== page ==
This document is the first in a three-year initiative to help businesses of all sizes improve their reporting, and in turn, their performance toward achieving the Global Goals. The Analysis is “an inventory of possible disclosures” for each of the 169 Targets under the 17 Goals, and is developed from existing “globally accepted disclosure frameworks for business”. These lists of currently established disclosures are accompanied by an illustrative list of possible actions for each target, and a list of possible gaps where disclosures have yet to be established. The Analysis is essentially an organization of publicly available materials (including UN conventions, international agreements, and academic research) into helpful guides for each SDG Target, for businesses to see all potential disclosures they could make toward the SDGs. These disclosures are even divided into common business themes, such as Occupational Health and Safety, Employee Benefits, Inclusive Business, Access to Health Services, etc.

“[The Analysis] represents an important step towards a unified mechanism to help companies report on the SDGs in a comparable and effective way. By reporting on their progress, companies will improve their performance, which will enable meaningful progress towards achieving the SDGs.” — Tim Mohin, Chief Executive of GRI

The second publication of this series will be A Practical Guide to Defining Priorities and Reporting, and will use the SDG Compass as a starting point to offer companies a structured approach to choosing which targets to report, and how to drive action from that reporting. The Practical Guide is expected in January 2018.

Explanation of the Analysis and the Practical Guide, working together.

This comprehensive list of existing resources and disclosures for each relevant target is the first step toward a unified and harmonized methodology for business to report on the SDGs. However, not all targets have enough information available for business to confidently contribute. In these cases, the Analysis does not include illustrative actions or indicator mapping. Further work on filling these gaps will continue to be addressed by the project.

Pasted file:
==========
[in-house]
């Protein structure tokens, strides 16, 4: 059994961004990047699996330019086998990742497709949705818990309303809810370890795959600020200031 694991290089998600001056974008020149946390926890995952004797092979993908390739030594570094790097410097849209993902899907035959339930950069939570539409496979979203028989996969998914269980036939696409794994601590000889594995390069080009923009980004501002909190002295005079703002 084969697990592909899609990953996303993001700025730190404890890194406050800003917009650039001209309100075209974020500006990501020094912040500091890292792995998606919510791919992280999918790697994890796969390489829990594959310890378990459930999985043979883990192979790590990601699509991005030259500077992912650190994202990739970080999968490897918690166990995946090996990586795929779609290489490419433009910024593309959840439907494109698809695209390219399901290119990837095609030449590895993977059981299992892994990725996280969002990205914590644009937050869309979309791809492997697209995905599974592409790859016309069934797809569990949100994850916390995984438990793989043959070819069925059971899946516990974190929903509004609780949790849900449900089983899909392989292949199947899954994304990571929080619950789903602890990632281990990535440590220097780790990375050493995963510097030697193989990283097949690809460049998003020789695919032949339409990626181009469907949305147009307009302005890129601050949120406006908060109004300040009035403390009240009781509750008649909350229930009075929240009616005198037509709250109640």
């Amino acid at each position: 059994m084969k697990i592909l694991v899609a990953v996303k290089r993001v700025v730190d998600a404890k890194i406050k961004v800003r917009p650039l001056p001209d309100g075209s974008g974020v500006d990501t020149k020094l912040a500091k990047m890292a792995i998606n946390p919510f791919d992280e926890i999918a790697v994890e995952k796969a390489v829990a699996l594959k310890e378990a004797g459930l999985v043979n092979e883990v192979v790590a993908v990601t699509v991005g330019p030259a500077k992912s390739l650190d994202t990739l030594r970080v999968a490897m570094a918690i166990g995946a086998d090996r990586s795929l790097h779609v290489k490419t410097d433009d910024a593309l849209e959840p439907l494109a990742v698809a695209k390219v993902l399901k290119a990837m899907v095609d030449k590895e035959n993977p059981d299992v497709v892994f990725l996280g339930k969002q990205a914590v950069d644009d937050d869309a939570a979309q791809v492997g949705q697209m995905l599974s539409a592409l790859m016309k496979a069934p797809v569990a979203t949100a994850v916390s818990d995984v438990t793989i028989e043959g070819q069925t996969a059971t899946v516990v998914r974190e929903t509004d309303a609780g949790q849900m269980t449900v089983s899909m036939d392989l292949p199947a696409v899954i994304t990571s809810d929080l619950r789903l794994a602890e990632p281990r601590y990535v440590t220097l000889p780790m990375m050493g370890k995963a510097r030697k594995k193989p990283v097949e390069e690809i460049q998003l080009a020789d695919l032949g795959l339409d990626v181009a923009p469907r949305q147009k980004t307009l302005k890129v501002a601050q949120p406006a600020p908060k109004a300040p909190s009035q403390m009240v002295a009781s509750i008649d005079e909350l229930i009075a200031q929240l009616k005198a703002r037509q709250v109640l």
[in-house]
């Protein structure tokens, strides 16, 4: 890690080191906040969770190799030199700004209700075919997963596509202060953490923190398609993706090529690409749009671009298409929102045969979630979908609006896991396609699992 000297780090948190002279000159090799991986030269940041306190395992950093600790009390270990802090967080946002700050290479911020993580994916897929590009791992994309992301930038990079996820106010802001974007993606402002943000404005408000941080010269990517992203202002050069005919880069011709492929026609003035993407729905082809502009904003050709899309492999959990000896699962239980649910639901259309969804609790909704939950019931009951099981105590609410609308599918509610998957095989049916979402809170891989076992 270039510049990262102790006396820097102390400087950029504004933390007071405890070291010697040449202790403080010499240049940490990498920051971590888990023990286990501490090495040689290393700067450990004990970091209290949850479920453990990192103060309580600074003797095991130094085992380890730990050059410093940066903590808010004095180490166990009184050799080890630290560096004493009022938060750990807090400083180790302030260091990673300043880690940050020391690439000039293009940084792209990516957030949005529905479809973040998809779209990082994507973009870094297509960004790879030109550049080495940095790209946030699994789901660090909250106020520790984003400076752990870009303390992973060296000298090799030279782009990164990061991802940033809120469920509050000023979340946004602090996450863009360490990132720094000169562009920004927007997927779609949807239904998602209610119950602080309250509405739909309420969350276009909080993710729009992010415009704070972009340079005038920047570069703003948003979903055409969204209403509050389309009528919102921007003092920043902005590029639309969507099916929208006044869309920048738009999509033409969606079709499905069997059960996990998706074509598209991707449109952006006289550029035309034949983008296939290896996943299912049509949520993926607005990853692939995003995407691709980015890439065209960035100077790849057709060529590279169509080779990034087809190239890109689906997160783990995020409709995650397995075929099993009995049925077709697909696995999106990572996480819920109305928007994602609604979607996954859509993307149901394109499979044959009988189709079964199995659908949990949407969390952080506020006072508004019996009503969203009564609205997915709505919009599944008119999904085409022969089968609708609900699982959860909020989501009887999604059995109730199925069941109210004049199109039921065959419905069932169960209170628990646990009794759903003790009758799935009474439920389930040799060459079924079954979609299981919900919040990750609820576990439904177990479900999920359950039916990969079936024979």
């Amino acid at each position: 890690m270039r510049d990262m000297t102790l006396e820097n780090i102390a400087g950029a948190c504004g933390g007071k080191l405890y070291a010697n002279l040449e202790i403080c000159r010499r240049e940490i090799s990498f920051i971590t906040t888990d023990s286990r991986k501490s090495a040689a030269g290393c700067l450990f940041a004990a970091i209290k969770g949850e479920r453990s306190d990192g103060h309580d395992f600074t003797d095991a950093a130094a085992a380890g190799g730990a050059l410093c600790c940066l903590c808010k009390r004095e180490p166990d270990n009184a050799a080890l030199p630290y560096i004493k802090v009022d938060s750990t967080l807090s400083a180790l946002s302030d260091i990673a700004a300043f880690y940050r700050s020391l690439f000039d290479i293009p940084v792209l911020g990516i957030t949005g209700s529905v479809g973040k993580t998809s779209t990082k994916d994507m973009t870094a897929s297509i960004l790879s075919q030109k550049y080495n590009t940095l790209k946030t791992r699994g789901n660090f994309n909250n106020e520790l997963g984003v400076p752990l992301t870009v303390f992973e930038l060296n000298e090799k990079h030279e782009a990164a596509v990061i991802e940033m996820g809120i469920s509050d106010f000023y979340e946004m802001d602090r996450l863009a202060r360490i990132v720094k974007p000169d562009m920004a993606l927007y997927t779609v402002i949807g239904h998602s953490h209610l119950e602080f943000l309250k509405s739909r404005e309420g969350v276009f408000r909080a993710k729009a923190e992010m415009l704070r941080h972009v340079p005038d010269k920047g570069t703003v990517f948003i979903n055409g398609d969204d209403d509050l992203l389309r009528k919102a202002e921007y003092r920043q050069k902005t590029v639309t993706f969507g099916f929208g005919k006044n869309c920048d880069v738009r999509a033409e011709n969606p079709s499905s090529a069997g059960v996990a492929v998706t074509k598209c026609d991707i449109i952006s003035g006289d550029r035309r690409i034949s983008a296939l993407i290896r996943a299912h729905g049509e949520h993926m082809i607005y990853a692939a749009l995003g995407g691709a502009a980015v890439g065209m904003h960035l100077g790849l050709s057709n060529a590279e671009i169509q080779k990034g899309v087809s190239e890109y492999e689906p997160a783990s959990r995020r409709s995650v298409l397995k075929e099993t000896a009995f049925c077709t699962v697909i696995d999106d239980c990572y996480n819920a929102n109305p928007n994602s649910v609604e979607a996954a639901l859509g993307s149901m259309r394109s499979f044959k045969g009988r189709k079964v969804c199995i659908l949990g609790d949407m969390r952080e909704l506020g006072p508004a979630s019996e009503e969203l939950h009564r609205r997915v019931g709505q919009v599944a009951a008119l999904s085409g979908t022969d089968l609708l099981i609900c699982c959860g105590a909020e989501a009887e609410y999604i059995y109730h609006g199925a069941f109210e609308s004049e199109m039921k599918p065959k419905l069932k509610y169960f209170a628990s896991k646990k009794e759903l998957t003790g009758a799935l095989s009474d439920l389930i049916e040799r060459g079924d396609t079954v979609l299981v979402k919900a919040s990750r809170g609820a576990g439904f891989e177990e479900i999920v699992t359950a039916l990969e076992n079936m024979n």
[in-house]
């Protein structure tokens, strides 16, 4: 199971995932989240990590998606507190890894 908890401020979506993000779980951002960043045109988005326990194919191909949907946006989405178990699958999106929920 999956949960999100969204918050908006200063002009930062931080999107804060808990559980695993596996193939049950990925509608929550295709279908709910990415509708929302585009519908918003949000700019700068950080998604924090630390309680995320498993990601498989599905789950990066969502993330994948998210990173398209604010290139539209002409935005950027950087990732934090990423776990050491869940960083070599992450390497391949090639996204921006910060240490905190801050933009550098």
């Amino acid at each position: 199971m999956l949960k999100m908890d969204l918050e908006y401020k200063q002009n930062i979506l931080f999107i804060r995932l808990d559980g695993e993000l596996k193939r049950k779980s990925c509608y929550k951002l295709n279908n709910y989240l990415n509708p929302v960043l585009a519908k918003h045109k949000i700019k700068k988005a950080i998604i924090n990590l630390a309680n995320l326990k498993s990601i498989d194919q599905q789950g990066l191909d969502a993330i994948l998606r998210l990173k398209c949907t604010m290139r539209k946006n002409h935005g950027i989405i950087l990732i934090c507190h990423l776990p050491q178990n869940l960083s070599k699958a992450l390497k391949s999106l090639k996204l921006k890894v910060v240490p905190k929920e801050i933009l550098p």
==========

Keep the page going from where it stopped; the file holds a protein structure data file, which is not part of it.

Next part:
The work of the Reporting on the SDGs Action Platform has only just begun, with next steps including:

  • Further development of the Analysis of Goals and Targets to include sector-specific details.
  • Further work and consultation on the Practical Guide.
  • Development of recommendations on how to create disclosures in cases where existing disclosures are not well established.
  • Potentially integrating the results into the GRI Standards and the UN Global Compact Communication on Progress, with further
    alignment of both frameworks.
  • Continuing to align with other work of the UN Global Compact and of the GRI, including the Blueprint for Business Leadership on the SDGs to accelerate corporate action on the SDGs.

Both the 2017 Progress Report and the Analysis of Goals and Targets work together to provide businesses large and small with valuable tools to understand their role in the Global Goals, and to begin to measure their progress comprehensively. While the next step of strategic corporate alignment with various SDGs is still on its way, with the Practical Guide to Defining Priorities and Reporting coming next year, being able to see the current progress in the private sector and a comprehensive, unifying list of potential disclosures are invaluable resources for business today.